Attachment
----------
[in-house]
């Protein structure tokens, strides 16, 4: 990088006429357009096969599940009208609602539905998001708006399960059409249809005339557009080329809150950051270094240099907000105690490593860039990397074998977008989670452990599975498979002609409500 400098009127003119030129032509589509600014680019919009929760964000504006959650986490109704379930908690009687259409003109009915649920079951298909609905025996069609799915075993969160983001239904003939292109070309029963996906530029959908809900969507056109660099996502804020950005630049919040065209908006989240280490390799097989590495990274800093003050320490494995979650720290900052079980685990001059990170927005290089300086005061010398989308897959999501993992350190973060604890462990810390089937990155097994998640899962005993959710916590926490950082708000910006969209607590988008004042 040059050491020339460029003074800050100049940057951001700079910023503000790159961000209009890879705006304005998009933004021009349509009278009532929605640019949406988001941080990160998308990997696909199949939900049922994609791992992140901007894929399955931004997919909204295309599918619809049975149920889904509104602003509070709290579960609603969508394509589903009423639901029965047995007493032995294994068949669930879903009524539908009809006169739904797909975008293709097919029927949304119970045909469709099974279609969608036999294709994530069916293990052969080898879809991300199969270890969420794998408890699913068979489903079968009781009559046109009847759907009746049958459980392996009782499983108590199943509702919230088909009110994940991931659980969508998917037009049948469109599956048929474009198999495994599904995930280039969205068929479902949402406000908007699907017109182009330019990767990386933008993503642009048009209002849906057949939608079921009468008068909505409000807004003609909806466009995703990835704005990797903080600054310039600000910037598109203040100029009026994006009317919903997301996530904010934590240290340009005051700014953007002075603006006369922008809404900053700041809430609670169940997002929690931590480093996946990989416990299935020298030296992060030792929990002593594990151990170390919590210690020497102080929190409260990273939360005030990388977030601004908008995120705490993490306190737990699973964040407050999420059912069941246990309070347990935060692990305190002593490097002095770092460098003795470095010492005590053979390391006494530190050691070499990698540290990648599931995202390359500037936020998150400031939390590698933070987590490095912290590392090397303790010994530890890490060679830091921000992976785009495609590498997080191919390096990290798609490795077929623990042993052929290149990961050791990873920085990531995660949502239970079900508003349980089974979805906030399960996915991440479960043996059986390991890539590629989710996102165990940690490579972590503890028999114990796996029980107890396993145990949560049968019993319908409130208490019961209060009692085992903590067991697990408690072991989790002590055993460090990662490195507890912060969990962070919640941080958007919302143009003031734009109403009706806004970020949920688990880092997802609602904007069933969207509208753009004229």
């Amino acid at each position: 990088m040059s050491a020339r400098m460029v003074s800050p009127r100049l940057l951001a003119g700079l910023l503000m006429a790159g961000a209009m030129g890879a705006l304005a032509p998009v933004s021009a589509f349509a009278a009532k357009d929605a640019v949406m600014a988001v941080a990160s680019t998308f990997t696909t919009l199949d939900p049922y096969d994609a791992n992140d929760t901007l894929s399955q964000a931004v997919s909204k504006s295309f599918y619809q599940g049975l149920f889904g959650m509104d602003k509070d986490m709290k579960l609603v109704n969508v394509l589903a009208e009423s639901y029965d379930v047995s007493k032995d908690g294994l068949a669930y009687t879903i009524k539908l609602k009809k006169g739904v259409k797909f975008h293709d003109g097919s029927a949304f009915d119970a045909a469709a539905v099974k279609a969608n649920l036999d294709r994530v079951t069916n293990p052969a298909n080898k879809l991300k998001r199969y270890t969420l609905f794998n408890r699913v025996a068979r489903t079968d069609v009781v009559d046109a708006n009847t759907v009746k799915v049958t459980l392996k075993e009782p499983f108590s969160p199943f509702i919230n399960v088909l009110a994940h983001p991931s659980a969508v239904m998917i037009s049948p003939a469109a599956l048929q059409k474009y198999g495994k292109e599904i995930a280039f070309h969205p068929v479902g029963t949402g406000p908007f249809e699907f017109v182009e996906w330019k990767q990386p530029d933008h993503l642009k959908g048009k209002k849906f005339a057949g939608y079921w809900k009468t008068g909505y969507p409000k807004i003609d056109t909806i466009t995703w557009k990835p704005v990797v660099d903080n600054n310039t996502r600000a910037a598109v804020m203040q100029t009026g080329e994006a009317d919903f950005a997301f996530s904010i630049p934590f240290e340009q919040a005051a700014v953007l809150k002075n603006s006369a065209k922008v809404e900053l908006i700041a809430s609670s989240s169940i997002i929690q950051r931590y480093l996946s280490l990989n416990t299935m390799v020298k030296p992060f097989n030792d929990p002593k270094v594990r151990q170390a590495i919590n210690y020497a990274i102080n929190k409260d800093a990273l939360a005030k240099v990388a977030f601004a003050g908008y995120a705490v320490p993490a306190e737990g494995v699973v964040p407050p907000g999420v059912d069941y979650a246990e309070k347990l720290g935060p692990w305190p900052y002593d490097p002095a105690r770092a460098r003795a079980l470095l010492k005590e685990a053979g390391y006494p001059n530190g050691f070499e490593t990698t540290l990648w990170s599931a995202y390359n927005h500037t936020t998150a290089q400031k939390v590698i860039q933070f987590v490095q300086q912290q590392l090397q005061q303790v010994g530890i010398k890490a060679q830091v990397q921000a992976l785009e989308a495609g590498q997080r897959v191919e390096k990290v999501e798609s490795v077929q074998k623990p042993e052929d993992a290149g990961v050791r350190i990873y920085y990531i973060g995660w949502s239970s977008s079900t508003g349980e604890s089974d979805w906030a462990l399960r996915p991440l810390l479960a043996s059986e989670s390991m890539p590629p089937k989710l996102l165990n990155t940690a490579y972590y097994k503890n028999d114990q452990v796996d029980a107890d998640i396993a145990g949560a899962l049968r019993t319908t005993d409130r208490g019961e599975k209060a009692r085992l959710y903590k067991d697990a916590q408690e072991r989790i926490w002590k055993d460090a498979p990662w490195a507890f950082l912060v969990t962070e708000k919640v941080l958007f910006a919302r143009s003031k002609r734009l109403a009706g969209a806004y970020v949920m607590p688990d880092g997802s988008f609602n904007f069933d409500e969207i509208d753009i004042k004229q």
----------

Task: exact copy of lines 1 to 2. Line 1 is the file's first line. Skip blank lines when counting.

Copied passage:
[in-house]
């Protein structure tokens, strides 16, 4: 990088006429357009096969599940009208609602539905998001708006399960059409249809005339557009080329809150950051270094240099907000105690490593860039990397074998977008989670452990599975498979002609409500 400098009127003119030129032509589509600014680019919009929760964000504006959650986490109704379930908690009687259409003109009915649920079951298909609905025996069609799915075993969160983001239904003939292109070309029963996906530029959908809900969507056109660099996502804020950005630049919040065209908006989240280490390799097989590495990274800093003050320490494995979650720290900052079980685990001059990170927005290089300086005061010398989308897959999501993992350190973060604890462990810390089937990155097994998640899962005993959710916590926490950082708000910006969209607590988008004042 040059050491020339460029003074800050100049940057951001700079910023503000790159961000209009890879705006304005998009933004021009349509009278009532929605640019949406988001941080990160998308990997696909199949939900049922994609791992992140901007894929399955931004997919909204295309599918619809049975149920889904509104602003509070709290579960609603969508394509589903009423639901029965047995007493032995294994068949669930879903009524539908009809006169739904797909975008293709097919029927949304119970045909469709099974279609969608036999294709994530069916293990052969080898879809991300199969270890969420794998408890699913068979489903079968009781009559046109009847759907009746049958459980392996009782499983108590199943509702919230088909009110994940991931659980969508998917037009049948469109599956048929474009198999495994599904995930280039969205068929479902949402406000908007699907017109182009330019990767990386933008993503642009048009209002849906057949939608079921009468008068909505409000807004003609909806466009995703990835704005990797903080600054310039600000910037598109203040100029009026994006009317919903997301996530904010934590240290340009005051700014953007002075603006006369922008809404900053700041809430609670169940997002929690931590480093996946990989416990299935020298030296992060030792929990002593594990151990170390919590210690020497102080929190409260990273939360005030990388977030601004908008995120705490993490306190737990699973964040407050999420059912069941246990309070347990935060692990305190002593490097002095770092460098003795470095010492005590053979390391006494530190050691070499990698540290990648599931995202390359500037936020998150400031939390590698933070987590490095912290590392090397303790010994530890890490060679830091921000992976785009495609590498997080191919390096990290798609490795077929623990042993052929290149990961050791990873920085990531995660949502239970079900508003349980089974979805906030399960996915991440479960043996059986390991890539590629989710996102165990940690490579972590503890028999114990796996029980107890396993145990949560049968019993319908409130208490019961209060009692085992903590067991697990408690072991989790002590055993460090990662490195507890912060969990962070919640941080958007919302143009003031734009109403009706806004970020949920688990880092997802609602904007069933969207509208753009004229």